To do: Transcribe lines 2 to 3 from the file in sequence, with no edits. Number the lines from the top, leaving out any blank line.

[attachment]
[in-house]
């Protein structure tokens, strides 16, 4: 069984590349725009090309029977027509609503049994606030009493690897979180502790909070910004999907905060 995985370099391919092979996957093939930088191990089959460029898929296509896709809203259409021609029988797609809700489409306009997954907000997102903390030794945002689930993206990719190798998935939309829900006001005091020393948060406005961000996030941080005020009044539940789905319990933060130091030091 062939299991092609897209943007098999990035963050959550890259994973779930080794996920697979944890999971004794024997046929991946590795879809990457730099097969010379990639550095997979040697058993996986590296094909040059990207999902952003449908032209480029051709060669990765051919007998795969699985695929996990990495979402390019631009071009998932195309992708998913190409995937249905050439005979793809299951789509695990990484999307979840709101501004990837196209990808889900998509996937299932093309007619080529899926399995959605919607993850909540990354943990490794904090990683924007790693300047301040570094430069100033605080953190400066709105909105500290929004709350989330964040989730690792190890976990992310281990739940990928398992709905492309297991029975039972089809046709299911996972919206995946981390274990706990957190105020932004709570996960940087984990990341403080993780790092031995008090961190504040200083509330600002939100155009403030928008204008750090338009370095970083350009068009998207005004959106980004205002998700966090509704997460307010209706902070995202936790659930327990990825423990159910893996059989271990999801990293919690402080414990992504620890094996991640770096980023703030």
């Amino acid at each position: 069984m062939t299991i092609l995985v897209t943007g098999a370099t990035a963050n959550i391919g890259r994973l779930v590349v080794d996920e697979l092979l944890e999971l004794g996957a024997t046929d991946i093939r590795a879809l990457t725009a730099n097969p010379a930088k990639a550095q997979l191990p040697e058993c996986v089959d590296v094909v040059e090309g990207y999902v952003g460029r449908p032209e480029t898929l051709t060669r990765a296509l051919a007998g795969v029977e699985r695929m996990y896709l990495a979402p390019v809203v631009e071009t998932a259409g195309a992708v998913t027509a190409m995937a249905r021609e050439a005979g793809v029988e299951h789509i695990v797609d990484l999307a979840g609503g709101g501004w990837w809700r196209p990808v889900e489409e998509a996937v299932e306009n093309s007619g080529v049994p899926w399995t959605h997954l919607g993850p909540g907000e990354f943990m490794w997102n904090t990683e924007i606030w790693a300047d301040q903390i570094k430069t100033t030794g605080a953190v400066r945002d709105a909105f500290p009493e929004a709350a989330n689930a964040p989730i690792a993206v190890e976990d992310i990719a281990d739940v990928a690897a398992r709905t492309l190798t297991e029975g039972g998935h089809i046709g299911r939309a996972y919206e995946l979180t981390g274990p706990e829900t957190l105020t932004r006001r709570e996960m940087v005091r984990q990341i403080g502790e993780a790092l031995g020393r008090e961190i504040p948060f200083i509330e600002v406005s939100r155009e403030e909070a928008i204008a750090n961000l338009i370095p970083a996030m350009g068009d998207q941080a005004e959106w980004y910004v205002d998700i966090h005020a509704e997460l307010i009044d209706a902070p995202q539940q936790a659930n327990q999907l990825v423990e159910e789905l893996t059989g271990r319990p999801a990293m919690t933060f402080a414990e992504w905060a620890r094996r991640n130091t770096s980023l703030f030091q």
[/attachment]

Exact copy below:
């Protein structure tokens, strides 16, 4: 069984590349725009090309029977027509609503049994606030009493690897979180502790909070910004999907905060 995985370099391919092979996957093939930088191990089959460029898929296509896709809203259409021609029988797609809700489409306009997954907000997102903390030794945002689930993206990719190798998935939309829900006001005091020393948060406005961000996030941080005020009044539940789905319990933060130091030091 062939299991092609897209943007098999990035963050959550890259994973779930080794996920697979944890999971004794024997046929991946590795879809990457730099097969010379990639550095997979040697058993996986590296094909040059990207999902952003449908032209480029051709060669990765051919007998795969699985695929996990990495979402390019631009071009998932195309992708998913190409995937249905050439005979793809299951789509695990990484999307979840709101501004990837196209990808889900998509996937299932093309007619080529899926399995959605919607993850909540990354943990490794904090990683924007790693300047301040570094430069100033605080953190400066709105909105500290929004709350989330964040989730690792190890976990992310281990739940990928398992709905492309297991029975039972089809046709299911996972919206995946981390274990706990957190105020932004709570996960940087984990990341403080993780790092031995008090961190504040200083509330600002939100155009403030928008204008750090338009370095970083350009068009998207005004959106980004205002998700966090509704997460307010209706902070995202936790659930327990990825423990159910893996059989271990999801990293919690402080414990992504620890094996991640770096980023703030």
């Amino acid at each position: 069984m062939t299991i092609l995985v897209t943007g098999a370099t990035a963050n959550i391919g890259r994973l779930v590349v080794d996920e697979l092979l944890e999971l004794g996957a024997t046929d991946i093939r590795a879809l990457t725009a730099n097969p010379a930088k990639a550095q997979l191990p040697e058993c996986v089959d590296v094909v040059e090309g990207y999902v952003g460029r449908p032209e480029t898929l051709t060669r990765a296509l051919a007998g795969v029977e699985r695929m996990y896709l990495a979402p390019v809203v631009e071009t998932a259409g195309a992708v998913t027509a190409m995937a249905r021609e050439a005979g793809v029988e299951h789509i695990v797609d990484l999307a979840g609503g709101g501004w990837w809700r196209p990808v889900e489409e998509a996937v299932e306009n093309s007619g080529v049994p899926w399995t959605h997954l919607g993850p909540g907000e990354f943990m490794w997102n904090t990683e924007i606030w790693a300047d301040q903390i570094k430069t100033t030794g605080a953190v400066r945002d709105a909105f500290p009493e929004a709350a989330n689930a964040p989730i690792a993206v190890e976990d992310i990719a281990d739940v990928a690897a398992r709905t492309l190798t297991e029975g039972g998935h089809i046709g299911r939309a996972y919206e995946l979180t981390g274990p706990e829900t957190l105020t932004r006001r709570e996960m940087v005091r984990q990341i403080g502790e993780a790092l031995g020393r008090e961190i504040p948060f200083i509330e600002v406005s939100r155009e403030e909070a928008i204008a750090n961000l338009i370095p970083a996030m350009g068009d998207q941080a005004e959106w980004y910004v205002d998700i966090h005020a509704e997460l307010i009044d209706a902070p995202q539940q936790a659930n327990q999907l990825v423990e159910e789905l893996t059989g271990r319990p999801a990293m919690t933060f402080a414990e992504w905060a620890r094996r991640n130091t770096s980023l703030f030091q």